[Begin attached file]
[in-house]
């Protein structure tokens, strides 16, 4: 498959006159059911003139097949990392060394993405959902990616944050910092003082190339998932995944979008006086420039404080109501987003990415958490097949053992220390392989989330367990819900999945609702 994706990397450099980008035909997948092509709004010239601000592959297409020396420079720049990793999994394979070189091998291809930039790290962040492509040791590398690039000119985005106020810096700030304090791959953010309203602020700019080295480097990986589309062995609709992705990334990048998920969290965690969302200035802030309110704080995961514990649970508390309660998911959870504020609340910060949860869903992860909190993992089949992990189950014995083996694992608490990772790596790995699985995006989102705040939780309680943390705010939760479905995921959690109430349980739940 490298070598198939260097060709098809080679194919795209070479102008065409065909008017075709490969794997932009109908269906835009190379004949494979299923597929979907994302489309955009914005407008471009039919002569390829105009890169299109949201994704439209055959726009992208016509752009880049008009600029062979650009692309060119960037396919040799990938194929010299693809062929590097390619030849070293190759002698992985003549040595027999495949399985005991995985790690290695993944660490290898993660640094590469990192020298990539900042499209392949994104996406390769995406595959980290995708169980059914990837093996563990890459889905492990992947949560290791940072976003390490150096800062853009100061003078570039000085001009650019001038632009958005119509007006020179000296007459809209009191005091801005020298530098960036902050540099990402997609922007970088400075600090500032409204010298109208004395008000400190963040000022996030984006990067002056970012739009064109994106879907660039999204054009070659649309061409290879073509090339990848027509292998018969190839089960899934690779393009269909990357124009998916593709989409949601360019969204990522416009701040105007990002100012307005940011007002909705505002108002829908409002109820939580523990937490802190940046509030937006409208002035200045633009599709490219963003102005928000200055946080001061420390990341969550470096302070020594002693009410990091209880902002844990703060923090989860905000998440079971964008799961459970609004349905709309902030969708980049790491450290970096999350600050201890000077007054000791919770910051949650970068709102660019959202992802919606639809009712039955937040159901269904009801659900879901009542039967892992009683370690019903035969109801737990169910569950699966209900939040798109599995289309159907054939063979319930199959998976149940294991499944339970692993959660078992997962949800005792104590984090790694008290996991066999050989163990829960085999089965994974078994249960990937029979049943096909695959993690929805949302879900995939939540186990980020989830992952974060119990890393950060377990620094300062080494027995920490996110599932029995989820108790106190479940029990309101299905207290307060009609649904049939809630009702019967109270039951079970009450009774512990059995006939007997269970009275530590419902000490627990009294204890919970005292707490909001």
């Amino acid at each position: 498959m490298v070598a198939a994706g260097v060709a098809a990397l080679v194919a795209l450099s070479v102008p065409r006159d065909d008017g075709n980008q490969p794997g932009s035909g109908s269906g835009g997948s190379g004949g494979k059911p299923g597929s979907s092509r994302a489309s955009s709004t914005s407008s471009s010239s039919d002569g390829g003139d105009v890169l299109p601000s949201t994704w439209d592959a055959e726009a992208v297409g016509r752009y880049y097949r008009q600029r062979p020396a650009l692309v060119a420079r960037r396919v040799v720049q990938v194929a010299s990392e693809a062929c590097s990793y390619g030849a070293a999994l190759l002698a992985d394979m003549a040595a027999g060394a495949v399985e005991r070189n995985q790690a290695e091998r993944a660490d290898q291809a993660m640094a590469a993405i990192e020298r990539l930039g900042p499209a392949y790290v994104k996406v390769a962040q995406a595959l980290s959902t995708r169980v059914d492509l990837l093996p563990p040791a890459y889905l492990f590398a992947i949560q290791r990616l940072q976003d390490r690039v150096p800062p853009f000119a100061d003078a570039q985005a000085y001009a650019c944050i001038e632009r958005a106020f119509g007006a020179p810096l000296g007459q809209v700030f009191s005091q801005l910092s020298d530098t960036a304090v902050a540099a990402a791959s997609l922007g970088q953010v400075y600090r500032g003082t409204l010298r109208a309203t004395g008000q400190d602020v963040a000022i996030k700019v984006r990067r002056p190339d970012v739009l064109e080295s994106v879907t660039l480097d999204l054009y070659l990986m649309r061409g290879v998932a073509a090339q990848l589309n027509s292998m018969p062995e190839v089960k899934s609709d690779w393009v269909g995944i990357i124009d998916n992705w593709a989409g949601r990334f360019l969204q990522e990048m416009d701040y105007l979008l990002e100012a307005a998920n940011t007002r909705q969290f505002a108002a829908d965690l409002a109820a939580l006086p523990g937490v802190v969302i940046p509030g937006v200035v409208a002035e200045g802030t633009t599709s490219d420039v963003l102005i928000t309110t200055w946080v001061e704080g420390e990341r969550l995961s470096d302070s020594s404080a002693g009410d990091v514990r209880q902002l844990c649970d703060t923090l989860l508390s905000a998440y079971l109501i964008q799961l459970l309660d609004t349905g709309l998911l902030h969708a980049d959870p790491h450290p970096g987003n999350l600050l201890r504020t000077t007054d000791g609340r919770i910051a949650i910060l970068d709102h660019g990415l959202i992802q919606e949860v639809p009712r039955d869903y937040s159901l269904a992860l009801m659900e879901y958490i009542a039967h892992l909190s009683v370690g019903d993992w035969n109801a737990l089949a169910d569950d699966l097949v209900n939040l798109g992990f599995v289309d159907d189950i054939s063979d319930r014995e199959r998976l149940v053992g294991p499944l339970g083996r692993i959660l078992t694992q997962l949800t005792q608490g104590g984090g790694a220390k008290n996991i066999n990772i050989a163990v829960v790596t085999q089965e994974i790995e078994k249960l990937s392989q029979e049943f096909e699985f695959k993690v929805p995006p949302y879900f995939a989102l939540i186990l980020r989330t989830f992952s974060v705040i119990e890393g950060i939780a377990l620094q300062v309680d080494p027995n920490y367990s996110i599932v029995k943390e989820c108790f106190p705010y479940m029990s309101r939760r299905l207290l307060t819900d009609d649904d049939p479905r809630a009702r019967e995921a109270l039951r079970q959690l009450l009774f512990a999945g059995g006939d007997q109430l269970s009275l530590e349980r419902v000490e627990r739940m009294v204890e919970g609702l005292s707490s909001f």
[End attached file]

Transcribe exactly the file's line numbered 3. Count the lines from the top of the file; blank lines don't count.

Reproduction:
């Amino acid at each position: 498959m490298v070598a198939a994706g260097v060709a098809a990397l080679v194919a795209l450099s070479v102008p065409r006159d065909d008017g075709n980008q490969p794997g932009s035909g109908s269906g835009g997948s190379g004949g494979k059911p299923g597929s979907s092509r994302a489309s955009s709004t914005s407008s471009s010239s039919d002569g390829g003139d105009v890169l299109p601000s949201t994704w439209d592959a055959e726009a992208v297409g016509r752009y880049y097949r008009q600029r062979p020396a650009l692309v060119a420079r960037r396919v040799v720049q990938v194929a010299s990392e693809a062929c590097s990793y390619g030849a070293a999994l190759l002698a992985d394979m003549a040595a027999g060394a495949v399985e005991r070189n995985q790690a290695e091998r993944a660490d290898q291809a993660m640094a590469a993405i990192e020298r990539l930039g900042p499209a392949y790290v994104k996406v390769a962040q995406a595959l980290s959902t995708r169980v059914d492509l990837l093996p563990p040791a890459y889905l492990f590398a992947i949560q290791r990616l940072q976003d390490r690039v150096p800062p853009f000119a100061d003078a570039q985005a000085y001009a650019c944050i001038e632009r958005a106020f119509g007006a020179p810096l000296g007459q809209v700030f009191s005091q801005l910092s020298d530098t960036a304090v902050a540099a990402a791959s997609l922007g970088q953010v400075y600090r500032g003082t409204l010298r109208a309203t004395g008000q400190d602020v963040a000022i996030k700019v984006r990067r002056p190339d970012v739009l064109e080295s994106v879907t660039l480097d999204l054009y070659l990986m649309r061409g290879v998932a073509a090339q990848l589309n027509s292998m018969p062995e190839v089960k899934s609709d690779w393009v269909g995944i990357i124009d998916n992705w593709a989409g949601r990334f360019l969204q990522e990048m416009d701040y105007l979008l990002e100012a307005a998920n940011t007002r909705q969290f505002a108002a829908d965690l409002a109820a939580l006086p523990g937490v802190v969302i940046p509030g937006v200035v409208a002035e200045g802030t633009t599709s490219d420039v963003l102005i928000t309110t200055w946080v001061e704080g420390e990341r969550l995961s470096d302070s020594s404080a002693g009410d990091v514990r209880q902002l844990c649970d703060t923090l989860l508390s905000a998440y079971l109501i964008q799961l459970l309660d609004t349905g709309l998911l902030h969708a980049d959870p790491h450290p970096g987003n999350l600050l201890r504020t000077t007054d000791g609340r919770i910051a949650i910060l970068d709102h660019g990415l959202i992802q919606e949860v639809p009712r039955d869903y937040s159901l269904a992860l009801m659900e879901y958490i009542a039967h892992l909190s009683v370690g019903d993992w035969n109801a737990l089949a169910d569950d699966l097949v209900n939040l798109g992990f599995v289309d159907d189950i054939s063979d319930r014995e199959r998976l149940v053992g294991p499944l339970g083996r692993i959660l078992t694992q997962l949800t005792q608490g104590g984090g790694a220390k008290n996991i066999n990772i050989a163990v829960v790596t085999q089965e994974i790995e078994k249960l990937s392989q029979e049943f096909e699985f695959k993690v929805p995006p949302y879900f995939a989102l939540i186990l980020r989330t989830f992952s974060v705040i119990e890393g950060i939780a377990l620094q300062v309680d080494p027995n920490y367990s996110i599932v029995k943390e989820c108790f106190p705010y479940m029990s309101r939760r299905l207290l307060t819900d009609d649904d049939p479905r809630a009702r019967e995921a109270l039951r079970q959690l009450l009774f512990a999945g059995g006939d007997q109430l269970s009275l530590e349980r419902v000490e627990r739940m009294v204890e919970g609702l005292s707490s909001f």